Museums in Lake Worth Corridor

Select Local Merchants

Two floors of interactive exhibits help the Schoolhouse Children's Museum and Learning Center teach its pint-sized patrons about the history of the South Florida region. Mini milk-chuggers can indulge their lactose leanings at the Dairy Days exhibit, where they can take a turn milking a cow, whereas tractor-crazy tots might head for the Farmhouse, where they can role-play to learn about local agri-history. A 15-foot model of the Jupiter Lighthouse sports an animatronic clone of pioneer Hannibal Pierce that talks to visiting children during museum hours and sings baritone in the after-hours choir.

129 E Ocean Ave
Boynton Beach,
FL
US

Listed in the National Register of Historic Places and located in the heart of the city, Stranahan House stands as one of the few remaining shadows of Fort Lauderdale’s pioneer heritage. The house was constructed in 1901 by the eponymous Frank Stranahan as a trading post for early settlers, native Seminole Indians, and the now-extinct verbose alligator. After the burgeoning town appropriated it for use as a post office, town hall, and more through the decades, historians painstakingly restored it to its 1913–1915 glory. On three daily tours lasting 45 to 60 minutes, expert guides lead local history buffs through its rooms, detailing the house's multitudinous uses, showing off its Victorian furniture, and offering a glimpse into the vernacular architecture of the bygone era.

335 SE 6th Ave
Fort Lauderdale,
FL
US

The ISHOF Museum houses the world's largest collection of aquatic memorabilia and is the single-largest source of aquatic books, manuscripts, and literature. More than forty exhibits and displays illustrate the history of the aquatically ambitious, recognizing the world's greatest swimming, diving, polo, and synchronized swimming performers and their spotlight-worthy accomplishments. Videos ranging from short informational pieces to coverage of the Olympic games are also available for viewing. Current exhibits include photo murals of the RMS Titanic, the largest collection of Olympic medals won by merpersons dating back to 1896, and a shrine dedicated to the swoonable swim legend Mark Spitz, which consists of a life-size wax statue of the mustached god-among-mortals, seven of his gold medals, and the starting block he used in the 1972 Munich games.

1 Hall Of Fame Dr
Fort Lauderdale,
FL
US

A 90-year-old sanctuary of natural and man-made beauty, the Bonnet House Museum & Gardens provides visitors with a decadent visual buffet comprising numerous artistic media and floral features. Wander the art-filled, ghost-free rooms of the Caribbean-plantation-style house and study the rich collection of easel art, murals, and more. Paintings—including numerous works by the house's former residents, artists Frederic Clay Bartlett and Evelyn Fortune Bartlett—as well as sculpture, furniture, and tableware make the house a pirate-proof aesthetic treasure trove, while five separate ecosystems have shaped the surrounding property into a delicious stew of biodiversity. Stroll nature trails to enjoy the flora and naturally occurring discotheques of mangrove wetlands and a maritime forest, or stop by the orchid showroom to swaddle nature's most needy flower in a comforting blanket of compliments and adoring stares.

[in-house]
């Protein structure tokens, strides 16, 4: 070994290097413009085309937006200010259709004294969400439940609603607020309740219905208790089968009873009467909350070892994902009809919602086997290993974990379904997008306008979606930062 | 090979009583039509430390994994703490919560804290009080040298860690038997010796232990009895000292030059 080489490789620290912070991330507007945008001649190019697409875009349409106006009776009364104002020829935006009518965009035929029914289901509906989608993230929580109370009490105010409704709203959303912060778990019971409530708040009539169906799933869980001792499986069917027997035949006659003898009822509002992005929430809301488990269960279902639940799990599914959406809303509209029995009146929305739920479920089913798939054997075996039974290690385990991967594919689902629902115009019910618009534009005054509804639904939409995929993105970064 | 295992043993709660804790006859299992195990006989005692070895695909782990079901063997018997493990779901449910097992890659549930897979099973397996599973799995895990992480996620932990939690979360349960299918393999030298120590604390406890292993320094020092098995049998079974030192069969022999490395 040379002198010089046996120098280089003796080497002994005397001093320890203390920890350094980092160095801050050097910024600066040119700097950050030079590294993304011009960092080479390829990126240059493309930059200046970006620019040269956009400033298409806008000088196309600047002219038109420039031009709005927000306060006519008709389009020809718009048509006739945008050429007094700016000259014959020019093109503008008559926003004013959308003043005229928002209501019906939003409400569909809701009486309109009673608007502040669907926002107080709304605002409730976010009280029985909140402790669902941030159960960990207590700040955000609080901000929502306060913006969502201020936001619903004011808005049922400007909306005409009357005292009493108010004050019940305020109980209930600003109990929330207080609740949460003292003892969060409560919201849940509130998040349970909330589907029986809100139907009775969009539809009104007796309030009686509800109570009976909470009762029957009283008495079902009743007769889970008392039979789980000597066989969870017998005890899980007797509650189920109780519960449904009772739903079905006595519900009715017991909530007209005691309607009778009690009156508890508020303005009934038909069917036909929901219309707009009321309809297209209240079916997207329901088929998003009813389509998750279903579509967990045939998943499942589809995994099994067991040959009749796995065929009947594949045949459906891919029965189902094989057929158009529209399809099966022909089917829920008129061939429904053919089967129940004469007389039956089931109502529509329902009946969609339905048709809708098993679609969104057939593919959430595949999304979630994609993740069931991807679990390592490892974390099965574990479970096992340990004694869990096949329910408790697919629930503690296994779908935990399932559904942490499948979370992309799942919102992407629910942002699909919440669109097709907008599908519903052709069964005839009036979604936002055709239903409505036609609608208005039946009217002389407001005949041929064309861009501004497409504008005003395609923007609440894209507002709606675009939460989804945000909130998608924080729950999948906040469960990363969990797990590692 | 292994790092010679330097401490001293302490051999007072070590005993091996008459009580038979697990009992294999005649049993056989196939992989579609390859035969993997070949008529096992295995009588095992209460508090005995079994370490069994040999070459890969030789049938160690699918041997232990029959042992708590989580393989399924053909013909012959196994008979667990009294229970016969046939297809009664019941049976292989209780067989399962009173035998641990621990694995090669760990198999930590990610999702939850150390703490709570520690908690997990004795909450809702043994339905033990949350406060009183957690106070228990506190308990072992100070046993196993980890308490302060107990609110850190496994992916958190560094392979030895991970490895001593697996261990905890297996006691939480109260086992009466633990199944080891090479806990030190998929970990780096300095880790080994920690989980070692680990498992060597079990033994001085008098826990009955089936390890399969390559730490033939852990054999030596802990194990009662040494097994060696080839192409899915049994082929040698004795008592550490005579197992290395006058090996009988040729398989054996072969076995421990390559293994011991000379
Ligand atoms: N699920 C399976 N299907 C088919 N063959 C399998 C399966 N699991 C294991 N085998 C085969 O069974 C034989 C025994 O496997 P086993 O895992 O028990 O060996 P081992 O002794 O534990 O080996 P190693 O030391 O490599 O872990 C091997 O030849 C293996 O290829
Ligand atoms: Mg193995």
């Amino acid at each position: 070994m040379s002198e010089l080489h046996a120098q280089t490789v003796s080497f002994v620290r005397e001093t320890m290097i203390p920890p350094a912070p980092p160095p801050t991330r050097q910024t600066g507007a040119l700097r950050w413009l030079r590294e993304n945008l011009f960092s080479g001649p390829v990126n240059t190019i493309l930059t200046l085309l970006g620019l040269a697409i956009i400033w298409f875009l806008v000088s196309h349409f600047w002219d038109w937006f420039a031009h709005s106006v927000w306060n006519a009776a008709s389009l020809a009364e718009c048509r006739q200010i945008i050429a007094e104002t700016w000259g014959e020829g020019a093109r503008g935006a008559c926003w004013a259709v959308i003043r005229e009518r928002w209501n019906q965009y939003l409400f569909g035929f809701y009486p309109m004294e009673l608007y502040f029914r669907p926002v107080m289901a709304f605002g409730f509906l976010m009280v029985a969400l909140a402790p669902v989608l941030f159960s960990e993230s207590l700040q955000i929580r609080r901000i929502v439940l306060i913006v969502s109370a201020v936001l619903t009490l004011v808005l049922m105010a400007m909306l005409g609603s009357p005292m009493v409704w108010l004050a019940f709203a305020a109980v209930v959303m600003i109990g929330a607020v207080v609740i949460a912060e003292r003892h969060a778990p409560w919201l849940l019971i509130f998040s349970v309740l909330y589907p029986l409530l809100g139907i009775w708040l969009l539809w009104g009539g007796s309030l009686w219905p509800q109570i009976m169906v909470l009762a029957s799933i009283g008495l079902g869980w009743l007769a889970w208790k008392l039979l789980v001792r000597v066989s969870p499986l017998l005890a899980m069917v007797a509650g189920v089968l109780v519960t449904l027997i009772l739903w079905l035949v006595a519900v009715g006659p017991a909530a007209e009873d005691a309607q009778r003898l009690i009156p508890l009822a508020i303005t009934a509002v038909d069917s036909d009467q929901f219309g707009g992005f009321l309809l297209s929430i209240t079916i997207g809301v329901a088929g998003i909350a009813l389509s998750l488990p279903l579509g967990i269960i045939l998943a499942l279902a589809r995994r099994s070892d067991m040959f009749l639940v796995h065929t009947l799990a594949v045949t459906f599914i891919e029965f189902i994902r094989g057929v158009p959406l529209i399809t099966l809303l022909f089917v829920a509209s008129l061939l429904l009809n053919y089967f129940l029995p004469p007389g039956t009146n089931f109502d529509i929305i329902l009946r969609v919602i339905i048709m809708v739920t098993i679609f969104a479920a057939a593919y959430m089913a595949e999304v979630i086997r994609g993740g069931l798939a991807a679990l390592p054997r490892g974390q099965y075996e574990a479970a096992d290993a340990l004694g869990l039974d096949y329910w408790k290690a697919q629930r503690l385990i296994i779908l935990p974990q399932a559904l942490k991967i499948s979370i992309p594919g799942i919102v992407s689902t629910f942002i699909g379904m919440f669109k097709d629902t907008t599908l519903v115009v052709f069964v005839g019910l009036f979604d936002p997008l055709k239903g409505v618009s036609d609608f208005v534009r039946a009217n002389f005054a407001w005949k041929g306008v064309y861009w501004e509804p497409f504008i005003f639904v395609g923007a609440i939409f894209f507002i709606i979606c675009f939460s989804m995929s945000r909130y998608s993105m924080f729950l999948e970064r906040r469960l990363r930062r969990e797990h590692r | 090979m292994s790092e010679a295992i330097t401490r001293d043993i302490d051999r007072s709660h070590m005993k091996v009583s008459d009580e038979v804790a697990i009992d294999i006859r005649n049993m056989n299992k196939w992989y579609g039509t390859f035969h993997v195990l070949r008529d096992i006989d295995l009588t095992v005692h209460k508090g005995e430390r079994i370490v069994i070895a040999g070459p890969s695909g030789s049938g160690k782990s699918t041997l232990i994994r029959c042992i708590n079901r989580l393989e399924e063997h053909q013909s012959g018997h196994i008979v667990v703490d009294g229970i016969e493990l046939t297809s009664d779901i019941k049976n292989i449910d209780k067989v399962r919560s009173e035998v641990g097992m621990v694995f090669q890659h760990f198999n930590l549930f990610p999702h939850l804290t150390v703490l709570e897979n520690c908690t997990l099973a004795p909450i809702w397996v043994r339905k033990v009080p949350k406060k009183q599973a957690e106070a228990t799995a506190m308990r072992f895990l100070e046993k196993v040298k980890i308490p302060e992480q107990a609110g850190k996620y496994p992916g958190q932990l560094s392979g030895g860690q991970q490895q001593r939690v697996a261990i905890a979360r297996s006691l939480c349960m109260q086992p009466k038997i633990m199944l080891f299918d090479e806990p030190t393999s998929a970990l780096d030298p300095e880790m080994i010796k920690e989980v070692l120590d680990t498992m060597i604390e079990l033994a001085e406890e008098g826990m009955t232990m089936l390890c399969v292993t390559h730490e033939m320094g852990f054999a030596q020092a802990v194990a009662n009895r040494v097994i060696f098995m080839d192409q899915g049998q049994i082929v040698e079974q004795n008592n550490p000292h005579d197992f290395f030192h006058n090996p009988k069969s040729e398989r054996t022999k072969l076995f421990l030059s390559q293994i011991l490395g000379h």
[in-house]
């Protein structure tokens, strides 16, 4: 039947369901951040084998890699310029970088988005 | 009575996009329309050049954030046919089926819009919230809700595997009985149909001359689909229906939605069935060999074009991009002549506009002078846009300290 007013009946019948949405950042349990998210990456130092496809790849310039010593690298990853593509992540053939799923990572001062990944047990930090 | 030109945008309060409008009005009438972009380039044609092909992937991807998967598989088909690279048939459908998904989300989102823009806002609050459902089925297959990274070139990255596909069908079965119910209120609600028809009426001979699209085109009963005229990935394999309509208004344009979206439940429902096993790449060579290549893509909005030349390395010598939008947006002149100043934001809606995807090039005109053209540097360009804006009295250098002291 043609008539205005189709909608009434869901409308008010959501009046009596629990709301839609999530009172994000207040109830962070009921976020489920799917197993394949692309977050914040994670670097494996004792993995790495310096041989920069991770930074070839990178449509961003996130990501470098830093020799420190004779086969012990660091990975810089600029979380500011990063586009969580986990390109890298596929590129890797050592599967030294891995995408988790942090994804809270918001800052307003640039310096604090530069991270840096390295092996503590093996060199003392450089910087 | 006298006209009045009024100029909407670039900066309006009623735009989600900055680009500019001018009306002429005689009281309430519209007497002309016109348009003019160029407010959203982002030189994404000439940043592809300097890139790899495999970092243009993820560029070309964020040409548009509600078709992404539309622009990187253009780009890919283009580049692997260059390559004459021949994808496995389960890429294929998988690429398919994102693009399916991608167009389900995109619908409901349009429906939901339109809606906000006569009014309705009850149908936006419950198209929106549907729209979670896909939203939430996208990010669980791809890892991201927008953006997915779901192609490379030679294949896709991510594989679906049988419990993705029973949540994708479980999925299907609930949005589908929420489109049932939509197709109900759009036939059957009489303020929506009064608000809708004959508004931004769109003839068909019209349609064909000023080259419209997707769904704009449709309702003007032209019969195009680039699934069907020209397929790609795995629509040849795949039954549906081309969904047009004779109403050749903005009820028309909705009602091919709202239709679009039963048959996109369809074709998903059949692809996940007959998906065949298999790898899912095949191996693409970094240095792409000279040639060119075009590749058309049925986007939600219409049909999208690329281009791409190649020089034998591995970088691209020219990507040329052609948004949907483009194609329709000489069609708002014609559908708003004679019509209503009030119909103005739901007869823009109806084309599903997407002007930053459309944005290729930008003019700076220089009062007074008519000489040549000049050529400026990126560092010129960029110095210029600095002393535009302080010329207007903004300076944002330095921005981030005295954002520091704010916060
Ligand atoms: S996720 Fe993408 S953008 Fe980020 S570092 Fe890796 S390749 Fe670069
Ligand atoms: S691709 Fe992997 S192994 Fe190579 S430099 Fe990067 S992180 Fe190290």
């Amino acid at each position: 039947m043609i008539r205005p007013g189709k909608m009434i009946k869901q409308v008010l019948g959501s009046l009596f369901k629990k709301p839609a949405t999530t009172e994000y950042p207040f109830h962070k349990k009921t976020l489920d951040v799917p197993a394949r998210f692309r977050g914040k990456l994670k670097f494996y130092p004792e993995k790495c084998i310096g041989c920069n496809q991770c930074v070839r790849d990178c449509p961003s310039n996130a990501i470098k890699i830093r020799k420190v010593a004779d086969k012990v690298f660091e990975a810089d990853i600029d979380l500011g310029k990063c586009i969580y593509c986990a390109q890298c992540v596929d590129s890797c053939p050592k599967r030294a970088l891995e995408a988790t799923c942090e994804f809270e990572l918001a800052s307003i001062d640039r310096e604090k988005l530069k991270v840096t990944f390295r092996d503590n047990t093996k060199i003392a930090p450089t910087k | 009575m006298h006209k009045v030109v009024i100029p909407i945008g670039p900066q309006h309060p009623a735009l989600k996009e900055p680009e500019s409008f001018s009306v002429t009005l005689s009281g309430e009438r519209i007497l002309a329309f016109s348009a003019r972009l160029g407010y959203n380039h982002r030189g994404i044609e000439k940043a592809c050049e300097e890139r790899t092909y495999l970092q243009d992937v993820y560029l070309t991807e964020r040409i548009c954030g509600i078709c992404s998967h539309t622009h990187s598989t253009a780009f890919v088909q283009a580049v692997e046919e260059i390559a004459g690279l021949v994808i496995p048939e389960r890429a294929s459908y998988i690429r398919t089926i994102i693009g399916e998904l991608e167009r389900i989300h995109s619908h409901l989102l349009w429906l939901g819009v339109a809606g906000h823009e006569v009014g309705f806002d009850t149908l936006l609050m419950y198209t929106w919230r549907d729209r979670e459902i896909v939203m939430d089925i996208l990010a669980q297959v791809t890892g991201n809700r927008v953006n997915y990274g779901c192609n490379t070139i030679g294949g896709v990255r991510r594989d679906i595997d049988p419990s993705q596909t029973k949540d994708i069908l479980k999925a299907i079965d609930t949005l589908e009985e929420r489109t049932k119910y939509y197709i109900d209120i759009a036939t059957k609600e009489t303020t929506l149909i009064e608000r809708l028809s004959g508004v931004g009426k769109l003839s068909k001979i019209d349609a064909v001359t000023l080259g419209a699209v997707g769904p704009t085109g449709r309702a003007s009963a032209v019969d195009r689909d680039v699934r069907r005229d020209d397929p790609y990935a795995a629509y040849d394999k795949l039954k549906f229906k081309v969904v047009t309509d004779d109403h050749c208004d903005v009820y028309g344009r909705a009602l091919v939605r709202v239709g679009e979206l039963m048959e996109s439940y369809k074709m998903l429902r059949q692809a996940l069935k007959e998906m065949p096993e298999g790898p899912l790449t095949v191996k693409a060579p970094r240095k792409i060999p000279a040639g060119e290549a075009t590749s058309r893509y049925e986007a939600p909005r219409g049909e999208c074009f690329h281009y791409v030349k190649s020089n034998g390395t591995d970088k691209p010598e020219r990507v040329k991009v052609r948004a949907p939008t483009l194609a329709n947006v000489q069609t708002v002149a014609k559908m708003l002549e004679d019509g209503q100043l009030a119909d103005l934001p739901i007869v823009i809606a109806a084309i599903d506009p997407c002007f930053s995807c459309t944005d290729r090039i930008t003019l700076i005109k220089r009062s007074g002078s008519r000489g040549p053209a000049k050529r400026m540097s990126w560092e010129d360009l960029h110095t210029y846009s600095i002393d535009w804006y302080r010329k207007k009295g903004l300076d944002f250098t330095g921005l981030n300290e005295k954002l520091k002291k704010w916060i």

900 N Birch Rd
Fort Lauderdale,
FL
US

The Museum of Art Fort Lauderdale has come a long way since its original 1958 incarnation as the Junior League's Fort Lauderdale Art Center, housed in a former hardware store. A fire in 1967 prompted the center to relocate to a temporary home in a former annex to what is now Nova Southeastern University—an institution with which the museum would later forge an intellectual and cross-disciplinary association. The museum as patrons know it today was designed by American architect Edward Larrabee Barnes and opened to the public in 1986. Within its bright-white exterior—with color apparently overflowing from its top, dripping down across the sides—stands a permanent collection of more than 6,000 pieces, including a significant body of work by early-20th-century American painter William Glackens. Other art in residence includes Picasso ceramics, creations of the northern European COBRA movement, and works from more than 90 contemporary Cuban artists in exile around the world.

After exploring the varying aesthetics of temporary exhibitions, guests can grab a bite to eat and question what makes a sandwich “art” in the café area of the Books & Books store. Adults and kids dive deeper into art via gallery talks, storytelling, and hands-on activities, as well as art-academy classes taught by locally and nationally renowned artists.

1 East Las Olas Boulevard
Fort Lauderdale,
FL
US

For two weekends every October, the sounds of laughter and German folk music echo across a field in Lake Worth. The American German Club's traditional Oktoberfest celebration, which sprawls across 10 acres under an open-air pavilion and a tent, has been going on for 40 years now and doesn't show any signs of stopping. Each day kicks off with the parade of flags and, sometimes, a ceremonial keg-tapping. Afterward, indoor and outdoor kitchens perpetually sizzle up authentic German bratwurst, leberkäse, and pastries. Meanwhile, bartenders pour four styles of Hofbräu Bier, as well as imported liquors and domestic brews. While vendors display traditional German crafts, the festival's stages erupt with folk-dancing, choral singing, and Bavarian tunes from two German groups, Heldensteiner Band and Die Lustigen Bayern.

5111 Lantana Rd
Lake Worth,
FL
US